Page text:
Set in a nondescript strip mall just east of the Arizona State University campus, Haji-Baba doesn't look like much from the outside. But the restaurant-market has been feeding students — and everyone else who likes great Middle Eastern food at a ridiculously low price point — for decades. The chicken shawarma platter, crammed with spiced meat, basmati rice, hummus, tabbouleh, and a pungent, addictive garlic sauce, is one of our favorite dishes in the entire city. But anything on the menu is a good pick, from the gyro sandwich to the creamy baba ghanoush to the Greek salad studded with huge chunks of tangy feta cheese. Leave enough time to roam the market half of the space, where you can pick up fragrant spices, exotic coffee, and other Middle Eastern groceries.

Chris Malloy

Officially a Somali restaurant, WaaMo also exhibits strong influences from other east African countries, like Ethiopia and Eritrea, not to mention Mediterranean flavors. Braised goat is one of its core Somali specialties. Owner and dining room fixture Basheir Elmi heartily recommends this to diners who aren't regulars. Sambusas, deep-fried pastries, are another Somali favorite. But you can also grab Greek salad and kebab sandwiches here if you want. The vibe in WaaMo is unlike anywhere else in town, generated by the warmth of spiced coffee and that of Elmi meeting and greeting the diners, of watermelon juice and deep-fried chicken leg. WaaMo is a true unsung gem.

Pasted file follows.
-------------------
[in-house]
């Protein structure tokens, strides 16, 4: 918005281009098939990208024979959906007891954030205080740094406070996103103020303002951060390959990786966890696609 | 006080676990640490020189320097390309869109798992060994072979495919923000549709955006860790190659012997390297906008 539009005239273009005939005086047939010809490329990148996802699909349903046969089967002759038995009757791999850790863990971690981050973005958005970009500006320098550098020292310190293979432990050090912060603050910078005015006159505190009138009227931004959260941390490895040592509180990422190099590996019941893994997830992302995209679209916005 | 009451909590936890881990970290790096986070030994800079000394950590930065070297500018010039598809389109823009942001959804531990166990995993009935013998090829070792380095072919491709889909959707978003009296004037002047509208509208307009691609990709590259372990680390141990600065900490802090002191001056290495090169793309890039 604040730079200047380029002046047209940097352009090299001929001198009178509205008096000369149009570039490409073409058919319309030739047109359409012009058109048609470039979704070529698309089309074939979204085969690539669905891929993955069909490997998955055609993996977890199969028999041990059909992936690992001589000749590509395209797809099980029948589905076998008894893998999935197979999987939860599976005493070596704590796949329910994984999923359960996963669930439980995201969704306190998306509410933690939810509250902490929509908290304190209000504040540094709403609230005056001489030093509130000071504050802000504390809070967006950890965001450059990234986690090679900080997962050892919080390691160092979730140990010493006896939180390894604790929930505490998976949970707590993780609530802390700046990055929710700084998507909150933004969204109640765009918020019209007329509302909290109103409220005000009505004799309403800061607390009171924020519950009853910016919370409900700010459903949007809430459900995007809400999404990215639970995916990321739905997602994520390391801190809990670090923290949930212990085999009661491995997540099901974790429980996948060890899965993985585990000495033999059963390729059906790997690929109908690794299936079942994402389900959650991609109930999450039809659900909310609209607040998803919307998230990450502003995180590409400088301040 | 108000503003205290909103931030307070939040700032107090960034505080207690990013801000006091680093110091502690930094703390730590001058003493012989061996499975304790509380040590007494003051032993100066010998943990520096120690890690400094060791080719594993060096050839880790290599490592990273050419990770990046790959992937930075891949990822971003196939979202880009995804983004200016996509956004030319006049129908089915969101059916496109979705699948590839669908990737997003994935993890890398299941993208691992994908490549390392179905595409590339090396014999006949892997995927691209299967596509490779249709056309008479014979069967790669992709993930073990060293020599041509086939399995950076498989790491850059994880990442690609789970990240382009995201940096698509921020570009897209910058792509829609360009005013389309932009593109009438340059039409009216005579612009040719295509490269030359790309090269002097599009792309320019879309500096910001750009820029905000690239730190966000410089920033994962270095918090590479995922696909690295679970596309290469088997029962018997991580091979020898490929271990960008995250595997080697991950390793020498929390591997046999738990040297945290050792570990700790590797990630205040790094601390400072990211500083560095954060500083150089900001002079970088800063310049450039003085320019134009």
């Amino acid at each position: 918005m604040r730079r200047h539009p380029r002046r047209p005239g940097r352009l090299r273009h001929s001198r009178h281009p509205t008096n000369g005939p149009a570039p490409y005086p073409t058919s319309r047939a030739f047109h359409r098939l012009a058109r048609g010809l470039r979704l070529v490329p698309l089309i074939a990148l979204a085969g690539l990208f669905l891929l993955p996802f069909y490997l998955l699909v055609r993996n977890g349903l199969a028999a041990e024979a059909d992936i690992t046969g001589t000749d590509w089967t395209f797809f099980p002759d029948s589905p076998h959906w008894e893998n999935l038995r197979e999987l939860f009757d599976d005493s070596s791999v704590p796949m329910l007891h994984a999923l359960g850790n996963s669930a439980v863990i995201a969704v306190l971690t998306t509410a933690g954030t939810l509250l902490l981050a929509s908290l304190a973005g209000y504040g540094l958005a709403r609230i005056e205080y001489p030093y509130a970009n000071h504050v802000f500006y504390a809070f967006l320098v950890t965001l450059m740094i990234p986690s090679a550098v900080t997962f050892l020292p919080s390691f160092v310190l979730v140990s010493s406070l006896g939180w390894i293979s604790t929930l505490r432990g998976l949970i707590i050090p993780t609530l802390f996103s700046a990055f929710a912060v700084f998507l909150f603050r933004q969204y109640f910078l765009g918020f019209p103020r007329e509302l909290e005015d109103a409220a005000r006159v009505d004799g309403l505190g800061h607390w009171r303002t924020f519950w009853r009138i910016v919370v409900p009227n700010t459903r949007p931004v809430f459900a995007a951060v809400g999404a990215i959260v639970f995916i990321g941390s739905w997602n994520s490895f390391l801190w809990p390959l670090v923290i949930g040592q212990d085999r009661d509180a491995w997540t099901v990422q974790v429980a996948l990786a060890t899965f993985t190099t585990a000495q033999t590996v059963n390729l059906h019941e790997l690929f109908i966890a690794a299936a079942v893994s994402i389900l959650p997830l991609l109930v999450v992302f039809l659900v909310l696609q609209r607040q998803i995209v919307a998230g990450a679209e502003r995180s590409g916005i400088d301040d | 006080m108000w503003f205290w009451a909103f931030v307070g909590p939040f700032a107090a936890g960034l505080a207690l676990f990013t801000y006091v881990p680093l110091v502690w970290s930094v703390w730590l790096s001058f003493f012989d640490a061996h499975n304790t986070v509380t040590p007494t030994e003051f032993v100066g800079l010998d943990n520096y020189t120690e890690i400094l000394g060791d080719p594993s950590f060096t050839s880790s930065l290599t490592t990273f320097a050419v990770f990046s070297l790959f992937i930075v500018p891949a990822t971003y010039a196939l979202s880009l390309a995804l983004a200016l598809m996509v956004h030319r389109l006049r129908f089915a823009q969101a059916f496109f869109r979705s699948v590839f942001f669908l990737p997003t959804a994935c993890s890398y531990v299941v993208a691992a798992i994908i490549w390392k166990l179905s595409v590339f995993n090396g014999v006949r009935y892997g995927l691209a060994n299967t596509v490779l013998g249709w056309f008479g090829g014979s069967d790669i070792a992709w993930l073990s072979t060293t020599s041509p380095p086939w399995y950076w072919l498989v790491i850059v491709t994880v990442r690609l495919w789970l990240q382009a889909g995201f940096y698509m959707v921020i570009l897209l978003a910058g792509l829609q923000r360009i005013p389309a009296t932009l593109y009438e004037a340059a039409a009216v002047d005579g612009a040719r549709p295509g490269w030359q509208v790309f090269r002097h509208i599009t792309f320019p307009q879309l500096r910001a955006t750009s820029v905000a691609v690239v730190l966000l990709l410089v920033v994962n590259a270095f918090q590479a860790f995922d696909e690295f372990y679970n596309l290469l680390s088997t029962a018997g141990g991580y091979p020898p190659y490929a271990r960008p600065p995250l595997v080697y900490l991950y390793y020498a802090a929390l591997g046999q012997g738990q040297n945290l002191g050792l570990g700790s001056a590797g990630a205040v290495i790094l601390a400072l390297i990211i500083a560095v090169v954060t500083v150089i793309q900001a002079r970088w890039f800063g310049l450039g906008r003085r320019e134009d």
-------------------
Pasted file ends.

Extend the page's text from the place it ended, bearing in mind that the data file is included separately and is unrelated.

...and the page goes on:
Jackie Mercandetti Photo

Our greatest kosher restaurant happens to be a north Phoenix establishment you could eat in without even knowing it's kosher. But young Bukharian stalwart Café Chenar obeys the laws of kashrut through and through. Tashkent native and chef Mazel Uvaydov makes tweaks to keep kosher, some so deft they slide under the radar. For one, manti, a kind of dumpling, are often dipped in sour cream. At Café Chenar, they come with tomato sauce. The restaurant's wide-ranging menu contains plenty of treasures to discover, including the Uzbek plov (a meat and rice dish), kebabs, hanum (a steamed pasta roll filled with potato and onion), and roasted Cornish hen. They even unveil specials for Jewish holidays, like sufganiyot (jelly doughnuts) for Hanukkah.